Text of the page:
‘Agile’ methods break tasks into small increments with minimal dependencies and do not directly involve long-term planning. Iterations are short time frames (timeboxes) that typically last from one to four weeks. Each iteration involves a team working through a full software development cycle, including planning, requirements analysis, design, coding, unit testing, and acceptance testing when a working product is demonstrated to stakeholders. This minimizes overall risk and allows the project to adapt to changes quickly.
Stakeholders produce documentation as required. An iteration might not add enough functionality to warrant a market release, but the goal is to have an available internal release (with minimal bugs) at the end of each iteration. Multiple iterations might be required to release a product or new features to market.

All of this however can lead to a conflict with large scale end to end business processes, which will be discussed more a little later.

Interestingly, the idea of disciplines such as Project Management becoming ‘Agile’ is in the most part a jump on the bandwagon by the PM Industry because any ‘old school’ project manager will tell you they are already well versed in managing dynamic changes to requirements in a similar way to the ‘Agile’ development techniques, and the above only goes to substantiate that they are still fundamentally a series of waterfalls, albeit carried out in a more flexible and dynamic way.

The Myths
There are many ‘Agile’ evangelists who claim that going ‘Agile’ is the answer to all your problems. It isn’t.

Now, we are big fans of incremental software development techniques, and ‘Agile’ is as good as any, but it can throw up as many problems as it professes to solve.

The claim from the governing body is that ‘Agile’ frameworks help companies accelerate time to market, increase productivity, and respond to changes in priorities.

Let’s take a look at these along with the beliefs that it is easy to implement and is widely accepted.
Myth #1: It is quicker to market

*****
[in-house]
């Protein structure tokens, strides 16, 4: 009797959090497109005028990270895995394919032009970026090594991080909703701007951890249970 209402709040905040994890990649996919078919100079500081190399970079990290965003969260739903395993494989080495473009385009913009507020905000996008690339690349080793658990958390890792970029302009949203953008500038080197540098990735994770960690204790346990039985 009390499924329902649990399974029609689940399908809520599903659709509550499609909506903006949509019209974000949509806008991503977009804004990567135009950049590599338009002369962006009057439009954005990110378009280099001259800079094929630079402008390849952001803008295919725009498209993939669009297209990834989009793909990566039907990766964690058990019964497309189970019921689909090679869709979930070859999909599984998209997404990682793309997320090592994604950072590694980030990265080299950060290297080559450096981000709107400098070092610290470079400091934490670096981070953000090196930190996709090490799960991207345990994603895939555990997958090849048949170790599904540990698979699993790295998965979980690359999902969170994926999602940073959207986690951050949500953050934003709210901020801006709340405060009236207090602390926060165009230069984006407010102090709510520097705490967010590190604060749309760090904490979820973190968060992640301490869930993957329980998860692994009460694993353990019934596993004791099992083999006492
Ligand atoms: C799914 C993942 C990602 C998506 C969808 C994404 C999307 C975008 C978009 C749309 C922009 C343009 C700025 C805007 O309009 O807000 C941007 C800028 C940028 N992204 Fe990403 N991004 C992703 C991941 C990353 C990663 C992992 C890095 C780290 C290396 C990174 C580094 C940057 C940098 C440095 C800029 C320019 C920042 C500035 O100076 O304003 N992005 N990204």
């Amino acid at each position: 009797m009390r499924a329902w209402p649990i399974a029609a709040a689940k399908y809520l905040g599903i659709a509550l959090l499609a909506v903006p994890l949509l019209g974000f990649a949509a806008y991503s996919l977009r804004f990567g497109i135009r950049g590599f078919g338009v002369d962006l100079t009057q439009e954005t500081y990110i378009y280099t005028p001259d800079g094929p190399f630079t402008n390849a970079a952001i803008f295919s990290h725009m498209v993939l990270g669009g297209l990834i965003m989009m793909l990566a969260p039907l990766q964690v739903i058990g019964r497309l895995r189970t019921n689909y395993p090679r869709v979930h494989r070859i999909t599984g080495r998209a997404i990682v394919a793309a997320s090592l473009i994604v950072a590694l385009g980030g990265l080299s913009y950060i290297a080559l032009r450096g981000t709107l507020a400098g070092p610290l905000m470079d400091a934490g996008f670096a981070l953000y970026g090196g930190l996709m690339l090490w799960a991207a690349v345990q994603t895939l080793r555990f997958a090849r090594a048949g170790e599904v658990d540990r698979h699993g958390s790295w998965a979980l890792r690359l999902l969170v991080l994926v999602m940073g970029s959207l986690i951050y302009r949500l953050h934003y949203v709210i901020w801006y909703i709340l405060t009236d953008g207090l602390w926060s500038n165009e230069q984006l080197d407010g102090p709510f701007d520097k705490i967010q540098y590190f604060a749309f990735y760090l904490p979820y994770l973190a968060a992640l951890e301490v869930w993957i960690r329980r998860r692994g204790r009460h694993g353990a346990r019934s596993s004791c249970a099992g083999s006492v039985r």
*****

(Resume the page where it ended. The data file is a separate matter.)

This is based on the fact that each Sprint should produce a releasable product, although not always releasable externally. It means a product can be brought to market in stages, after each external release is made available, giving the appearance of a speedier market entry.

Assuming the products are individual and not dependent on other functions yet to be developed, the process of definition through to delivery under any project management technique would be similar, so not necessarily quicker.

Once the products become interrelated and dependent on other deliverables (stories) and combine to create a single large scale business process, the challenges begin to appear, including when external releases can realistically be made.
Myth #2: Increased productivity and more reactive to change
The benefit of ‘Agile’ (or Scrum) is its ability to adapt quickly to changes, thereby allowing the rapid reactionary development of needed functionality in iterative cycles, encouraging re-use and shared knowledge which makes the team more productive. Not in speeding up the development process.

Again, this is typically only true under optimum circumstances of small independent pieces of functionality and a mature and well managed ‘Agile’ team. This suffers once larger interrelated and dependent functions combine in order to satisfy wide ranging single business processes.
Myth #3: Easy to implement
Technically, ‘Agile’ is actually a simple process, and can be adopted easily within the development teams after the required training from either an ‘Agile’ coach or trained professional.

The problem is that unless the whole business is behaving in an ‘Agile’ way and feeding the process, you are not ‘Agile’, but a hybrid, which is actually what almost every implementation is.

Extending this approach across the traditional business disciples is far more challenging and unless close attention is paid to the psychology of the roles and individuals moving from a traditional to an ‘Agile’ environment, it more often than not, struggles to gain acceptance or achieve the claimed benefits
Myth #4: Widely accepted
This claim is a little more subjective in nature and depends on your reference point. As a software development methodology, it is very widely accepted within the software industry, but as pointed out in the earlier section about the history of incremental software development, it would be, because it is nothing new and possibly even a return to new incarnations of previous techniques.

The claim becomes a bit more clouded when you consider its adoption by non-technical corporate support functions.